Terri Dwyer reveals she will undergo mastectomy and hysterectomy if cancer gene tests are positive

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  • Soap actress Terri Dwyer has revealed that she’s undergone testing for the BRCA1 and BRCA2 cancer genes – and will undergo surgery if they come back positive.

    The former Hollyoaks star, 43, lost both of her parents to cancer, and admitted that reaching the age that her own mother passed away from ovarian cancer had prompted her to consider her own health.

    ‘Within the next year, I am going to be 44. That’s the same age my mum was when she died,’ she told the Sunday People.

    ‘I keep thinking about all the things she missed out on by having her life cut so short and how much I wish she was around to talk to.’

    Mum-of-two Terri, who has two sons, Caiden, 11, and Kyland, added: ‘I don’t want my boys to go through the same loss. I want to be there to see them and my grandkids grow up. I’d be having the test for them, not me.

    ‘I have already thought about what would happen if the test was positive – if it was I would have a hysterectomy and mastectomy.

    ‘Nobody wants to have their womb and boobs removed. It’s horrendous. But my boys never met my parents and I don’t want to disappear from their lives.’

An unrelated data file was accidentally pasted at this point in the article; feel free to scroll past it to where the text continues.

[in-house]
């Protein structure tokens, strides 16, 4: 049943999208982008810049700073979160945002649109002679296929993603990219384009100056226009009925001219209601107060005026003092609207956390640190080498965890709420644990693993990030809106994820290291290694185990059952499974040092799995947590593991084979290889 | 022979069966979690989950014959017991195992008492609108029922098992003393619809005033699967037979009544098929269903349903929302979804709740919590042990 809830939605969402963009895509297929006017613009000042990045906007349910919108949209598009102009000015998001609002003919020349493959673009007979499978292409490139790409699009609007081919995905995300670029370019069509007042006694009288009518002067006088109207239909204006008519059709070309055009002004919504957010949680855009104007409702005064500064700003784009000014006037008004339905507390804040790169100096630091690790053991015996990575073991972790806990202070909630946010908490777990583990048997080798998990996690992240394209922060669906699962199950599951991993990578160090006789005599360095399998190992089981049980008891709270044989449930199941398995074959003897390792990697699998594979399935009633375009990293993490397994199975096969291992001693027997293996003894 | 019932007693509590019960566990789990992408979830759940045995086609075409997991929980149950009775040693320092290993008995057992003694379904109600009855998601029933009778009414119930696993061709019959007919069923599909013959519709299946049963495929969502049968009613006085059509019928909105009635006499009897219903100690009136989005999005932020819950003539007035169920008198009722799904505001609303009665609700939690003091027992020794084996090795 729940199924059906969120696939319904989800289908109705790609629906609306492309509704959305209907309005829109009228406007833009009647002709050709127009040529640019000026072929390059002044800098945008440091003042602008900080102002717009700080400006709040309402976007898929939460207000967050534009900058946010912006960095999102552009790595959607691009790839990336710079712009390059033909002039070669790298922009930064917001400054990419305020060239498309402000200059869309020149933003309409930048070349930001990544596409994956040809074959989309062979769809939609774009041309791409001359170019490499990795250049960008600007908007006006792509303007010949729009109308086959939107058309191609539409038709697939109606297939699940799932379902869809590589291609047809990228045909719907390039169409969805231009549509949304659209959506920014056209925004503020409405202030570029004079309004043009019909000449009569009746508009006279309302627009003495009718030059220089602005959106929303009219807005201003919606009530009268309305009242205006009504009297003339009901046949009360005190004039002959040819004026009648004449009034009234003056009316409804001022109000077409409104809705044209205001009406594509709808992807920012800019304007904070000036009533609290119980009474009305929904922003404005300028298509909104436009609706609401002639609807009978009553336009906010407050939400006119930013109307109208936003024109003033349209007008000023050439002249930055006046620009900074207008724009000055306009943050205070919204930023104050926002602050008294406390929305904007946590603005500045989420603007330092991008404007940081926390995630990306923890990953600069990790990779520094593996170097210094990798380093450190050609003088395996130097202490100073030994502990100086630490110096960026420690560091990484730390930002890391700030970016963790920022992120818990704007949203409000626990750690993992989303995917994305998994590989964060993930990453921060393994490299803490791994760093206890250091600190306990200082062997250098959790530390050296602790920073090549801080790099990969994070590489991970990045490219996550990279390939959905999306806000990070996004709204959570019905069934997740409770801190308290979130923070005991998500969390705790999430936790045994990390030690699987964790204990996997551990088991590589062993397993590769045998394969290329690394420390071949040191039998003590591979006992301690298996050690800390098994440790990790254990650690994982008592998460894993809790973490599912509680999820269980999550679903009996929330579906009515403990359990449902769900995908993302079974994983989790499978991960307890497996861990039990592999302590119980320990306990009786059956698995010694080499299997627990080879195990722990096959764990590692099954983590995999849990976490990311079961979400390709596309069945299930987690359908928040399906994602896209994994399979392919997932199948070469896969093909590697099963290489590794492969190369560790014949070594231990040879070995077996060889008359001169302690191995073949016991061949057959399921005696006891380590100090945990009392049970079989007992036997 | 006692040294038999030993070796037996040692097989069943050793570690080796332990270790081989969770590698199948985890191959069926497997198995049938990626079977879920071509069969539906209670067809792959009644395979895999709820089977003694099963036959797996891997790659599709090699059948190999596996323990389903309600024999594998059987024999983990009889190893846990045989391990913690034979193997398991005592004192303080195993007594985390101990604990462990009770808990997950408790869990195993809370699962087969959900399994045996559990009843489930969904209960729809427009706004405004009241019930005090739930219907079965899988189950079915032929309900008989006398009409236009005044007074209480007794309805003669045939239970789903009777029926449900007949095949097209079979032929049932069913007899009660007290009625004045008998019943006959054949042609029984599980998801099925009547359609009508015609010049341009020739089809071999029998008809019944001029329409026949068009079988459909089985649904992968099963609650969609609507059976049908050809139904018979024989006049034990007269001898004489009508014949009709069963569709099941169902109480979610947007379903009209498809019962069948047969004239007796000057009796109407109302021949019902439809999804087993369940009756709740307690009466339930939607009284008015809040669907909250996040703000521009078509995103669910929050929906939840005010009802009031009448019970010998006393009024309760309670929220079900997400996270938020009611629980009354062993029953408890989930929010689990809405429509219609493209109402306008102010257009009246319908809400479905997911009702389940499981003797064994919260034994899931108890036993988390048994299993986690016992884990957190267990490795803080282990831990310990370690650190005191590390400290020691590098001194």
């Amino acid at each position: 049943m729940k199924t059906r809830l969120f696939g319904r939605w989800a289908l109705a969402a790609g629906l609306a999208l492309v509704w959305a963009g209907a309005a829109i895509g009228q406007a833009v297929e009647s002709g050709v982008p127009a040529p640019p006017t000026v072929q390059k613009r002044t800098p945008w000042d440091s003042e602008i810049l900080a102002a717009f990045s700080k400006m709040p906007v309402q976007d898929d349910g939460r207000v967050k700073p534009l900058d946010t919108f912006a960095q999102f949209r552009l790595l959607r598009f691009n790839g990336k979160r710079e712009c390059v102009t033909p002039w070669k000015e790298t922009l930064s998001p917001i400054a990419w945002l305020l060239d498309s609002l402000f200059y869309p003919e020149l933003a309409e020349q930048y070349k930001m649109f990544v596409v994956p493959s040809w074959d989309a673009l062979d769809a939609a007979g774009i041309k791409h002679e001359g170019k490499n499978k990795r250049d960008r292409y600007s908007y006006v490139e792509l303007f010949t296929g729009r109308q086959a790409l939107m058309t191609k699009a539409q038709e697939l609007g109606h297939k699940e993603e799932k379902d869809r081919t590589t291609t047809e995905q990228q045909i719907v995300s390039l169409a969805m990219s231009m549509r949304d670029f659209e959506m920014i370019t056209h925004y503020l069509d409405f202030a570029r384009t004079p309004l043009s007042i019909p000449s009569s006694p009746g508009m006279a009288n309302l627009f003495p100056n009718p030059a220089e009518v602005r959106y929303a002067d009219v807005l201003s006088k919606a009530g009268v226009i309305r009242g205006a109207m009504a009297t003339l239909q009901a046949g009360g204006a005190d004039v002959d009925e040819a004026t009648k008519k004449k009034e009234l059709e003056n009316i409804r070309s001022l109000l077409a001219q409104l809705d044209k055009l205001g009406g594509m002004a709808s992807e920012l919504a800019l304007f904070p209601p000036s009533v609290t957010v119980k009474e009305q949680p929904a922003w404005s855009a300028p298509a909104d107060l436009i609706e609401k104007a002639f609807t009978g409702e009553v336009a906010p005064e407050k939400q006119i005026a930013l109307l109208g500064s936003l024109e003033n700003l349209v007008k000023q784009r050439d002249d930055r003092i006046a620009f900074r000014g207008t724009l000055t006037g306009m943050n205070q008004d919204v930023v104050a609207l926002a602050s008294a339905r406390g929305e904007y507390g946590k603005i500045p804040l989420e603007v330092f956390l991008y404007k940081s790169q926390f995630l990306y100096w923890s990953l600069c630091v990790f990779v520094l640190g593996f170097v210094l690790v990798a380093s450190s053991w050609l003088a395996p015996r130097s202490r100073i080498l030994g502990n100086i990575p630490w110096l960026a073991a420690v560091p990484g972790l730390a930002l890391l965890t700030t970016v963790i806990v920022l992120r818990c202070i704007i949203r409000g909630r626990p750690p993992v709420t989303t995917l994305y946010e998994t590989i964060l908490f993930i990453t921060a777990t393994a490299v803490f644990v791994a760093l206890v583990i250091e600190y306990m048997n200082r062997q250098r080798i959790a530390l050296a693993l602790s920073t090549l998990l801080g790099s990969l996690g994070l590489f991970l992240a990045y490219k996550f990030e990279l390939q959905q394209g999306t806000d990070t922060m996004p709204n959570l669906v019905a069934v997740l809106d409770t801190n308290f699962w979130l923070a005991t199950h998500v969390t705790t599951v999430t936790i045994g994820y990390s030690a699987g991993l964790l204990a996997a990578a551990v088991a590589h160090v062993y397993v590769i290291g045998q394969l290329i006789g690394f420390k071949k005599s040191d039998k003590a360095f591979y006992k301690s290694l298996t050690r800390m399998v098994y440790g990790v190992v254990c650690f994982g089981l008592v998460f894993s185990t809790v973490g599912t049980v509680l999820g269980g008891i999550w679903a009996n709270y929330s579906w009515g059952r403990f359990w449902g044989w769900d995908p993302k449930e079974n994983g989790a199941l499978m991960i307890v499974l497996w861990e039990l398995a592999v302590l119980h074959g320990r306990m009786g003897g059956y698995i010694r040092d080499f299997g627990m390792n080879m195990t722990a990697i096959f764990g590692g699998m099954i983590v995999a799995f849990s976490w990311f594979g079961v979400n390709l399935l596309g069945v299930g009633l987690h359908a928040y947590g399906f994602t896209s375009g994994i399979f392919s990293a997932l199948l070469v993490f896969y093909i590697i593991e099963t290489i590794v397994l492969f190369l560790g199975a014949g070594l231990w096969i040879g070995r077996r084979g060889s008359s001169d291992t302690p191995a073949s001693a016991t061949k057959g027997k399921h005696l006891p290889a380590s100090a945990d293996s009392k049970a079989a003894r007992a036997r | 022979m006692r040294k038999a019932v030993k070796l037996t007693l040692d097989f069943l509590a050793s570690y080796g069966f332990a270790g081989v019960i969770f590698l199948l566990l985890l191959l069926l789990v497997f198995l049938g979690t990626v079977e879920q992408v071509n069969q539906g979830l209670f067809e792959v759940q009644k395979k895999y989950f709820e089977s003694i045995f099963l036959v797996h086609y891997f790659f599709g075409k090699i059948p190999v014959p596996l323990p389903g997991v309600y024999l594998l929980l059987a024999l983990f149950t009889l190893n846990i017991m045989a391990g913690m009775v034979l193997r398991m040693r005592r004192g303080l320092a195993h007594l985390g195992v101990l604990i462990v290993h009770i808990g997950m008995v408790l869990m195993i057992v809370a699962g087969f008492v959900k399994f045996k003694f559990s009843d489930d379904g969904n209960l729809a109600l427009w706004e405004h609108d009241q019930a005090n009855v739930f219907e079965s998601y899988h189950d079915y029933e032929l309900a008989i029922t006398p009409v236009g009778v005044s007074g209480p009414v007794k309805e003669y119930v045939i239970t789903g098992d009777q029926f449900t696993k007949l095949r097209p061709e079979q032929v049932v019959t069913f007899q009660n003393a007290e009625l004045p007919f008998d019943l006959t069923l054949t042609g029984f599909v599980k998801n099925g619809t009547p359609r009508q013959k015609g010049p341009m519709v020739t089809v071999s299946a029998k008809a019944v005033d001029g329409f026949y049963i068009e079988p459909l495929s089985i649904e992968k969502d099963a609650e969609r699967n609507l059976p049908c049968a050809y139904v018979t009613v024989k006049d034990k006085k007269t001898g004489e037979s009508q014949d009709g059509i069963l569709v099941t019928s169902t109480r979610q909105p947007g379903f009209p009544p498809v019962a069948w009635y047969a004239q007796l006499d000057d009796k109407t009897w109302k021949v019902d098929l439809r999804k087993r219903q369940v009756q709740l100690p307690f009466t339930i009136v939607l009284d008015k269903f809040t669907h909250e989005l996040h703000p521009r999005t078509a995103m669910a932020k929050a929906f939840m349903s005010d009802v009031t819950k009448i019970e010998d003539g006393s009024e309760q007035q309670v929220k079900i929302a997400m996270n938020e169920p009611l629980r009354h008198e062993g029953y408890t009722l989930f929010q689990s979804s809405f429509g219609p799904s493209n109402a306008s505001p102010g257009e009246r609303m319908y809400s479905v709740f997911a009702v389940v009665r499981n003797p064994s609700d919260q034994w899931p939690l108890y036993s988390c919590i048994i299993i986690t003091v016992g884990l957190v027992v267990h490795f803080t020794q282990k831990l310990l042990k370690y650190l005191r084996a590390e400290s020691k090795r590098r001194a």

Terri also explained to the paper how she had initially asked her GP for the testing, but despite her family history, had not met the criteria to undergo the process on the NHS.

    ‘It’s crazy that I didn’t meet the criteria – I don’t know why,’ she said. ‘My nana died young as well, aged 50, so you’d have thought I’d be at risk – but I wasn’t quite high risk enough.

    ‘The NHS guidelines have to be stringent or everyone would be getting tested. But at the end of the day it boils down to money.

    ‘Not only does the test cost a lot, but if lots of women tested positive and decided to have mastectomies and hysterectomies, that would be even more cash the NHS had to find.’

    Terri, who is fronting a campaign for ovarian cancer awareness, now plans to have the tests done privately, but said that it quickly becomes expensive: ‘I’ve already contacted a private health care provider but they haven’t provided me with a simple answer about where I can have it done. I still have a mortgage to pay and a family, so the cost will be significant.

    ‘It should be far more readily available and free of charge – but I am going to pursue this.’

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